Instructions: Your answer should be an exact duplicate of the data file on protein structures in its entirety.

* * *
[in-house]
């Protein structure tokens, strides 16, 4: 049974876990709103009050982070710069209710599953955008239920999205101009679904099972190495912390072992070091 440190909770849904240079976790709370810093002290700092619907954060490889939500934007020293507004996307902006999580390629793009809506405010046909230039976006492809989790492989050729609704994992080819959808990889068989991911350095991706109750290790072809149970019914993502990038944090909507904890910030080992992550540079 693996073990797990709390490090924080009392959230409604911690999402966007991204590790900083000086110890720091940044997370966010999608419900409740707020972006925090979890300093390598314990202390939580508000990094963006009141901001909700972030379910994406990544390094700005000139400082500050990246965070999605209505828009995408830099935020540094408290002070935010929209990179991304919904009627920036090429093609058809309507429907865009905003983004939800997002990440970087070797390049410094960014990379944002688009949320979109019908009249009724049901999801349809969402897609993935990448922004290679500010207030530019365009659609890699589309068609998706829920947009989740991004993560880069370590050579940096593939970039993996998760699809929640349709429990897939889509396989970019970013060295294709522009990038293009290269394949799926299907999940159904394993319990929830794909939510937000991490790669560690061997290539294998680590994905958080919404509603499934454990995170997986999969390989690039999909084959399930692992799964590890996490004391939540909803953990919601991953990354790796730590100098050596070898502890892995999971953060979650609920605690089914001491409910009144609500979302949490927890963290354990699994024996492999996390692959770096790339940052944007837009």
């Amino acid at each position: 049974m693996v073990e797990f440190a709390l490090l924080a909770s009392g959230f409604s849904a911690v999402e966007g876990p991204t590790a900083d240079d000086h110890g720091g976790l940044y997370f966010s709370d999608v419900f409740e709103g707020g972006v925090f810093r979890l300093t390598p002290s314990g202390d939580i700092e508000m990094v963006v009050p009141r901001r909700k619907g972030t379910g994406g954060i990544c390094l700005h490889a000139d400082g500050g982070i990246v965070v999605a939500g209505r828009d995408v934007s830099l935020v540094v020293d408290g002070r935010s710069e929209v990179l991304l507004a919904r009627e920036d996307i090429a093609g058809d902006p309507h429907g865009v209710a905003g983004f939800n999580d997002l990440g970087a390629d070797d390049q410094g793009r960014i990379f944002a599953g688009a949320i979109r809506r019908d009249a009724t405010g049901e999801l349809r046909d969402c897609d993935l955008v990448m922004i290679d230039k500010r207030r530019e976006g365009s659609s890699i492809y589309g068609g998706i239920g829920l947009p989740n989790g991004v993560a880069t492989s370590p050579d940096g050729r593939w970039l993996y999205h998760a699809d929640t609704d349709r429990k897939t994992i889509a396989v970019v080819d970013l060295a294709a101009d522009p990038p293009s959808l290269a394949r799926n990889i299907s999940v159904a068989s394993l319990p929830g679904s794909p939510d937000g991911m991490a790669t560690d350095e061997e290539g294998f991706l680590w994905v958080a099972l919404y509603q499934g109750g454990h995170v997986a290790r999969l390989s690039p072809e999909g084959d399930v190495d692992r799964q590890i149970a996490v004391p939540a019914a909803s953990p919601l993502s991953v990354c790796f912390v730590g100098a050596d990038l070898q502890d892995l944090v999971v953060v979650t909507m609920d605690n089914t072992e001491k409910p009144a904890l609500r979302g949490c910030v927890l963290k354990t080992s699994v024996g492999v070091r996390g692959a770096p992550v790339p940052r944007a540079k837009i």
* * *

[in-house]
């Protein structure tokens, strides 16, 4: 049974876990709103009050982070710069209710599953955008239920999205101009679904099972190495912390072992070091 440190909770849904240079976790709370810093002290700092619907954060490889939500934007020293507004996307902006999580390629793009809506405010046909230039976006492809989790492989050729609704994992080819959808990889068989991911350095991706109750290790072809149970019914993502990038944090909507904890910030080992992550540079 693996073990797990709390490090924080009392959230409604911690999402966007991204590790900083000086110890720091940044997370966010999608419900409740707020972006925090979890300093390598314990202390939580508000990094963006009141901001909700972030379910994406990544390094700005000139400082500050990246965070999605209505828009995408830099935020540094408290002070935010929209990179991304919904009627920036090429093609058809309507429907865009905003983004939800997002990440970087070797390049410094960014990379944002688009949320979109019908009249009724049901999801349809969402897609993935990448922004290679500010207030530019365009659609890699589309068609998706829920947009989740991004993560880069370590050579940096593939970039993996998760699809929640349709429990897939889509396989970019970013060295294709522009990038293009290269394949799926299907999940159904394993319990929830794909939510937000991490790669560690061997290539294998680590994905958080919404509603499934454990995170997986999969390989690039999909084959399930692992799964590890996490004391939540909803953990919601991953990354790796730590100098050596070898502890892995999971953060979650609920605690089914001491409910009144609500979302949490927890963290354990699994024996492999996390692959770096790339940052944007837009």
């Amino acid at each position: 049974m693996v073990e797990f440190a709390l490090l924080a909770s009392g959230f409604s849904a911690v999402e966007g876990p991204t590790a900083d240079d000086h110890g720091g976790l940044y997370f966010s709370d999608v419900f409740e709103g707020g972006v925090f810093r979890l300093t390598p002290s314990g202390d939580i700092e508000m990094v963006v009050p009141r901001r909700k619907g972030t379910g994406g954060i990544c390094l700005h490889a000139d400082g500050g982070i990246v965070v999605a939500g209505r828009d995408v934007s830099l935020v540094v020293d408290g002070r935010s710069e929209v990179l991304l507004a919904r009627e920036d996307i090429a093609g058809d902006p309507h429907g865009v209710a905003g983004f939800n999580d997002l990440g970087a390629d070797d390049q410094g793009r960014i990379f944002a599953g688009a949320i979109r809506r019908d009249a009724t405010g049901e999801l349809r046909d969402c897609d993935l955008v990448m922004i290679d230039k500010r207030r530019e976006g365009s659609s890699i492809y589309g068609g998706i239920g829920l947009p989740n989790g991004v993560a880069t492989s370590p050579d940096g050729r593939w970039l993996y999205h998760a699809d929640t609704d349709r429990k897939t994992i889509a396989v970019v080819d970013l060295a294709a101009d522009p990038p293009s959808l290269a394949r799926n990889i299907s999940v159904a068989s394993l319990p929830g679904s794909p939510d937000g991911m991490a790669t560690d350095e061997e290539g294998f991706l680590w994905v958080a099972l919404y509603q499934g109750g454990h995170v997986a290790r999969l390989s690039p072809e999909g084959d399930v190495d692992r799964q590890i149970a996490v004391p939540a019914a909803s953990p919601l993502s991953v990354c790796f912390v730590g100098a050596d990038l070898q502890d892995l944090v999971v953060v979650t909507m609920d605690n089914t072992e001491k409910p009144a904890l609500r979302g949490c910030v927890l963290k354990t080992s699994v024996g492999v070091r996390g692959a770096p992550v790339p940052r944007a540079k837009i």